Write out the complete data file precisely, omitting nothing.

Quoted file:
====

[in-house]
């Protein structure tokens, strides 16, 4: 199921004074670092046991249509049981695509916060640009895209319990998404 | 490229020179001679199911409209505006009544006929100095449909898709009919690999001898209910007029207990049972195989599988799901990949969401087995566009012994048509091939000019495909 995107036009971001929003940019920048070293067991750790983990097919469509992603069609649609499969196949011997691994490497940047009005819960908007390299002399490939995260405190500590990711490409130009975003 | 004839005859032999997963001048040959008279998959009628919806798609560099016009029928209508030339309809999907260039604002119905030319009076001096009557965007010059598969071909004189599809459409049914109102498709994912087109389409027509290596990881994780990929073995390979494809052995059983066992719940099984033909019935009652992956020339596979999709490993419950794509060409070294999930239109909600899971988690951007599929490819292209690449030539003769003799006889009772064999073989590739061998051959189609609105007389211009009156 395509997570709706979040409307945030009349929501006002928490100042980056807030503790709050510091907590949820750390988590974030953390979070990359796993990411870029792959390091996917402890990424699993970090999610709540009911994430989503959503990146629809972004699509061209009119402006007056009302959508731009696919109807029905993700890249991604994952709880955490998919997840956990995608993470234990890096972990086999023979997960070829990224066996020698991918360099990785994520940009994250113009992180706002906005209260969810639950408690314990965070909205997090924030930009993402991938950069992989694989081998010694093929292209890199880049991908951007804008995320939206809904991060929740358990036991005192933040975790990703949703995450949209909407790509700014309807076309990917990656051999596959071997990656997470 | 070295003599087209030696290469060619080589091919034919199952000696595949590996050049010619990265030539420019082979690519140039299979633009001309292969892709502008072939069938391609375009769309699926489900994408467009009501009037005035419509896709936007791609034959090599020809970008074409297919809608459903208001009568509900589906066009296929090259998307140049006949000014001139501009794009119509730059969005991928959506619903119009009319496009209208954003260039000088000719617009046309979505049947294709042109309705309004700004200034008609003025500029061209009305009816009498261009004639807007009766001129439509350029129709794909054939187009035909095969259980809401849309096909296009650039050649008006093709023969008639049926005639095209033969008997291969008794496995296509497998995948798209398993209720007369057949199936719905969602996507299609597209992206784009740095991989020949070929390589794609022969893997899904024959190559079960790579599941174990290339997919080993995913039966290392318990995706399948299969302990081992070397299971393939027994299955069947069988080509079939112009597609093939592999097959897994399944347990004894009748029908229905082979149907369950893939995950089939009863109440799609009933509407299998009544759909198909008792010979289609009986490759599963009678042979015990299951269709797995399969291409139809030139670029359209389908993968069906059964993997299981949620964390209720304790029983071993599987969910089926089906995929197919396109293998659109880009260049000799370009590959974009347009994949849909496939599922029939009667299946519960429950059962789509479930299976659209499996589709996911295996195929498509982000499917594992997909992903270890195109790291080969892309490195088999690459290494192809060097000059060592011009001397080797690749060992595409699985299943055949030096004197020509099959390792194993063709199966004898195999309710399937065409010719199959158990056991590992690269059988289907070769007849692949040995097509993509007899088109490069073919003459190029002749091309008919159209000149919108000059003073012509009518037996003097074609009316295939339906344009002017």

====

[in-house]
């Protein structure tokens, strides 16, 4: 199921004074670092046991249509049981695509916060640009895209319990998404 | 490229020179001679199911409209505006009544006929100095449909898709009919690999001898209910007029207990049972195989599988799901990949969401087995566009012994048509091939000019495909 995107036009971001929003940019920048070293067991750790983990097919469509992603069609649609499969196949011997691994490497940047009005819960908007390299002399490939995260405190500590990711490409130009975003 | 004839005859032999997963001048040959008279998959009628919806798609560099016009029928209508030339309809999907260039604002119905030319009076001096009557965007010059598969071909004189599809459409049914109102498709994912087109389409027509290596990881994780990929073995390979494809052995059983066992719940099984033909019935009652992956020339596979999709490993419950794509060409070294999930239109909600899971988690951007599929490819292209690449030539003769003799006889009772064999073989590739061998051959189609609105007389211009009156 395509997570709706979040409307945030009349929501006002928490100042980056807030503790709050510091907590949820750390988590974030953390979070990359796993990411870029792959390091996917402890990424699993970090999610709540009911994430989503959503990146629809972004699509061209009119402006007056009302959508731009696919109807029905993700890249991604994952709880955490998919997840956990995608993470234990890096972990086999023979997960070829990224066996020698991918360099990785994520940009994250113009992180706002906005209260969810639950408690314990965070909205997090924030930009993402991938950069992989694989081998010694093929292209890199880049991908951007804008995320939206809904991060929740358990036991005192933040975790990703949703995450949209909407790509700014309807076309990917990656051999596959071997990656997470 | 070295003599087209030696290469060619080589091919034919199952000696595949590996050049010619990265030539420019082979690519140039299979633009001309292969892709502008072939069938391609375009769309699926489900994408467009009501009037005035419509896709936007791609034959090599020809970008074409297919809608459903208001009568509900589906066009296929090259998307140049006949000014001139501009794009119509730059969005991928959506619903119009009319496009209208954003260039000088000719617009046309979505049947294709042109309705309004700004200034008609003025500029061209009305009816009498261009004639807007009766001129439509350029129709794909054939187009035909095969259980809401849309096909296009650039050649008006093709023969008639049926005639095209033969008997291969008794496995296509497998995948798209398993209720007369057949199936719905969602996507299609597209992206784009740095991989020949070929390589794609022969893997899904024959190559079960790579599941174990290339997919080993995913039966290392318990995706399948299969302990081992070397299971393939027994299955069947069988080509079939112009597609093939592999097959897994399944347990004894009748029908229905082979149907369950893939995950089939009863109440799609009933509407299998009544759909198909008792010979289609009986490759599963009678042979015990299951269709797995399969291409139809030139670029359209389908993968069906059964993997299981949620964390209720304790029983071993599987969910089926089906995929197919396109293998659109880009260049000799370009590959974009347009994949849909496939599922029939009667299946519960429950059962789509479930299976659209499996589709996911295996195929498509982000499917594992997909992903270890195109790291080969892309490195088999690459290494192809060097000059060592011009001397080797690749060992595409699985299943055949030096004197020509099959390792194993063709199966004898195999309710399937065409010719199959158990056991590992690269059988289907070769007849692949040995097509993509007899088109490069073919003459190029002749091309008919159209000149919108000059003073012509009518037996003097074609009316295939339906344009002017």